Mario was by far the more experienced cycle tourer so I was happy to drop my routine and follow in his footsteps. We planned to camp as often as possible to keep expenditure to a minimum. Mario, who had a wealth of camping experience in India, had developed the incognito ‘urban wild camping’ method. At the end of the first day Mario lead the way in search for a suitable spot, within minutes he stopped and left on a reconnaissance mission while I stayed by the road with the bikes. He quickly came back with a smile, “It’s a perfect campsite.” We hauled our bikes up the stairs and made what appeared to be an open sided classroom our new home for the night. We hid in the shadows and kept quiet as people walked past, I was anxious and worried about being caught but Mario assured me that we would be absolutely fine. I had no choice but to get used to this new way of sleeping and surviving on the road.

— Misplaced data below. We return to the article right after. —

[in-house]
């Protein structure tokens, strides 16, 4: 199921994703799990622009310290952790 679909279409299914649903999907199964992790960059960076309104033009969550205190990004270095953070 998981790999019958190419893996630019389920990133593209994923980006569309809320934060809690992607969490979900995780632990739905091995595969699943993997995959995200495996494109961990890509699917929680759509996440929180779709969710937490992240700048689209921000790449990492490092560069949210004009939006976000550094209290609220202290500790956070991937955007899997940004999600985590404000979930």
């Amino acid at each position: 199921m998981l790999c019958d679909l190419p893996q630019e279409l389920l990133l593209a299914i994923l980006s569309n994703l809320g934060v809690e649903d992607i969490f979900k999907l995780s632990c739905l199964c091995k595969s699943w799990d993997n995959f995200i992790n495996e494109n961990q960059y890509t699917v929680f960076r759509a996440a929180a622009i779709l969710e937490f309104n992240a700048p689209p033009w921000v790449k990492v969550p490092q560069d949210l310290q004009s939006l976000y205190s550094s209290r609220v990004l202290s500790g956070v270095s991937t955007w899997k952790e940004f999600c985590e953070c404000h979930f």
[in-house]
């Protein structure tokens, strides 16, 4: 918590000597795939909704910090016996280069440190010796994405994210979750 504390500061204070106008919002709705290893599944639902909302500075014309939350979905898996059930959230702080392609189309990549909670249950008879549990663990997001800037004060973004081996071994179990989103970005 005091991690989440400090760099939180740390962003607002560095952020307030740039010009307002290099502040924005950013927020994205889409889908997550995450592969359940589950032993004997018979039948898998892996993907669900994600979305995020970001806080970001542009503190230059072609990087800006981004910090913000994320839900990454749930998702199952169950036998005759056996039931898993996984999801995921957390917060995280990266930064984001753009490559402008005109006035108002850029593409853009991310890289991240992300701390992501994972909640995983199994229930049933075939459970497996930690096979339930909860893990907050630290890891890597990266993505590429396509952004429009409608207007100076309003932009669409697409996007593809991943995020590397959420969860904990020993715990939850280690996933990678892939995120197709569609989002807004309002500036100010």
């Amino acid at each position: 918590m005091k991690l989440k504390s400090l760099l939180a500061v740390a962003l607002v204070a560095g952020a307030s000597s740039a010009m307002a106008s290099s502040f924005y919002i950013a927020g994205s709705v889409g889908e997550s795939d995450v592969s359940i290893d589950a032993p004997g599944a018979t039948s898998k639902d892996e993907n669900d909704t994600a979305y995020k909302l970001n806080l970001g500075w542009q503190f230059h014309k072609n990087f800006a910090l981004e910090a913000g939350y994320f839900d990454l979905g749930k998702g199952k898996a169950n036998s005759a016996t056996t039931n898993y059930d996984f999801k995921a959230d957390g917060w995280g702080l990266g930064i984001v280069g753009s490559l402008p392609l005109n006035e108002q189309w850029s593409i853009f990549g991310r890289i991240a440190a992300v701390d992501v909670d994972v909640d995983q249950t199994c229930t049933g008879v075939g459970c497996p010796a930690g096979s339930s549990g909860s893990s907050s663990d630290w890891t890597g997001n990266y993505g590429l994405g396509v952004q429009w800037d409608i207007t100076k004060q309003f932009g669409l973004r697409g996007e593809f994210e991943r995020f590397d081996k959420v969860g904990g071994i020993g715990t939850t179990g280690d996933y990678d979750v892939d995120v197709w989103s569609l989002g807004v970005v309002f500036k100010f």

We had only been on the road for one day but I felt great. The air was fresh, a contrast to the pollution and burning rubbish heaps of India, the roads were in excellent condition, we weren’t deafened by horns, our lives were no longer threatened by maniac bus drivers and people were just genuinely happy and helpful. I was excited for what the rest of our time in Sri Lanka had to offer and even more so for sharing this experience with my new cycling partner.